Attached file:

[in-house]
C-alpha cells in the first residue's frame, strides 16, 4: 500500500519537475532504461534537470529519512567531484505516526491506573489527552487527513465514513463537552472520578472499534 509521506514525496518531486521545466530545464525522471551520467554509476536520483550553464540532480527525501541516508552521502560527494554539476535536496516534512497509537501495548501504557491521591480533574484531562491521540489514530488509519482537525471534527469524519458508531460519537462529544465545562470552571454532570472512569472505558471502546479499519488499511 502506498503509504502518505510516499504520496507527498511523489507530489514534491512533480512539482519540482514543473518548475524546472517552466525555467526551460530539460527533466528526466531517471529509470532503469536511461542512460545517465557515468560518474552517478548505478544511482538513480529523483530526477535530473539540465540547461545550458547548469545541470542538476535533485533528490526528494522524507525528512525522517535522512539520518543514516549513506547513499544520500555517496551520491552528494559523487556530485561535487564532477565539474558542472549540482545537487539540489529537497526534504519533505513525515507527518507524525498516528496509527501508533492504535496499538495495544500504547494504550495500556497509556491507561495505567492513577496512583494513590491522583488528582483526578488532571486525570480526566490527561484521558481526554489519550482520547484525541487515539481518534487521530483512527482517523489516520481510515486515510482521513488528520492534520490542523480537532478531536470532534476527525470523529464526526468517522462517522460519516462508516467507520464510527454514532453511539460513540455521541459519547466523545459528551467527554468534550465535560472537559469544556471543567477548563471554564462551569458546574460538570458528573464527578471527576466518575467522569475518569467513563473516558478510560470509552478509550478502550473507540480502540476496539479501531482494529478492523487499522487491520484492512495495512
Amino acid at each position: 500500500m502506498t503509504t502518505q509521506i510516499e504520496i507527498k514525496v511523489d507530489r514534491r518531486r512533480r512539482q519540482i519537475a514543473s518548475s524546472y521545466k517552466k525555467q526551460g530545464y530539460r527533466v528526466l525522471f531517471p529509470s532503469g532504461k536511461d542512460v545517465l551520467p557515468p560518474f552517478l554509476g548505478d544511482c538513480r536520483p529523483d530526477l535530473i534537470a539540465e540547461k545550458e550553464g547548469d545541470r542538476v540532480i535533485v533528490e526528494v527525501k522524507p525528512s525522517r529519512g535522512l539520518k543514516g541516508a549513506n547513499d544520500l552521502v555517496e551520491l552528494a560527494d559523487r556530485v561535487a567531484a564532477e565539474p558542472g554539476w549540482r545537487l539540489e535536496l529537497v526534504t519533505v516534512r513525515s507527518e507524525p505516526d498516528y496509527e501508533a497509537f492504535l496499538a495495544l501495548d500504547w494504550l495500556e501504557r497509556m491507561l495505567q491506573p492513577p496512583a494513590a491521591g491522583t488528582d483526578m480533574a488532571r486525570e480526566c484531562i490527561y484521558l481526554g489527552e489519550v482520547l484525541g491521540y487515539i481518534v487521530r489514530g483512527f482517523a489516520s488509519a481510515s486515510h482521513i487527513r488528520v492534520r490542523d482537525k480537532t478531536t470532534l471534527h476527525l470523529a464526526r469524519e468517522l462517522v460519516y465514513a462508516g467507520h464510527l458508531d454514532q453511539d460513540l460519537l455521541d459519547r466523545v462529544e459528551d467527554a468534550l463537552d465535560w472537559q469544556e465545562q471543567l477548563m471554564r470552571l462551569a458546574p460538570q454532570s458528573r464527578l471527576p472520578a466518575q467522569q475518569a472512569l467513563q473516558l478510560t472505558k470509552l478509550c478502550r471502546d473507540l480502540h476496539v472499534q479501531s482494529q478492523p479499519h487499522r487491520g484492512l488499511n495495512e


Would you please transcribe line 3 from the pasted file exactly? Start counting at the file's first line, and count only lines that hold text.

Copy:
Amino acid at each position: 500500500m502506498t503509504t502518505q509521506i510516499e504520496i507527498k514525496v511523489d507530489r514534491r518531486r512533480r512539482q519540482i519537475a514543473s518548475s524546472y521545466k517552466k525555467q526551460g530545464y530539460r527533466v528526466l525522471f531517471p529509470s532503469g532504461k536511461d542512460v545517465l551520467p557515468p560518474f552517478l554509476g548505478d544511482c538513480r536520483p529523483d530526477l535530473i534537470a539540465e540547461k545550458e550553464g547548469d545541470r542538476v540532480i535533485v533528490e526528494v527525501k522524507p525528512s525522517r529519512g535522512l539520518k543514516g541516508a549513506n547513499d544520500l552521502v555517496e551520491l552528494a560527494d559523487r556530485v561535487a567531484a564532477e565539474p558542472g554539476w549540482r545537487l539540489e535536496l529537497v526534504t519533505v516534512r513525515s507527518e507524525p505516526d498516528y496509527e501508533a497509537f492504535l496499538a495495544l501495548d500504547w494504550l495500556e501504557r497509556m491507561l495505567q491506573p492513577p496512583a494513590a491521591g491522583t488528582d483526578m480533574a488532571r486525570e480526566c484531562i490527561y484521558l481526554g489527552e489519550v482520547l484525541g491521540y487515539i481518534v487521530r489514530g483512527f482517523a489516520s488509519a481510515s486515510h482521513i487527513r488528520v492534520r490542523d482537525k480537532t478531536t470532534l471534527h476527525l470523529a464526526r469524519e468517522l462517522v460519516y465514513a462508516g467507520h464510527l458508531d454514532q453511539d460513540l460519537l455521541d459519547r466523545v462529544e459528551d467527554a468534550l463537552d465535560w472537559q469544556e465545562q471543567l477548563m471554564r470552571l462551569a458546574p460538570q454532570s458528573r464527578l471527576p472520578a466518575q467522569q475518569a472512569l467513563q473516558l478510560t472505558k470509552l478509550c478502550r471502546d473507540l480502540h476496539v472499534q479501531s482494529q478492523p479499519h487499522r487491520g484492512l488499511n495495512e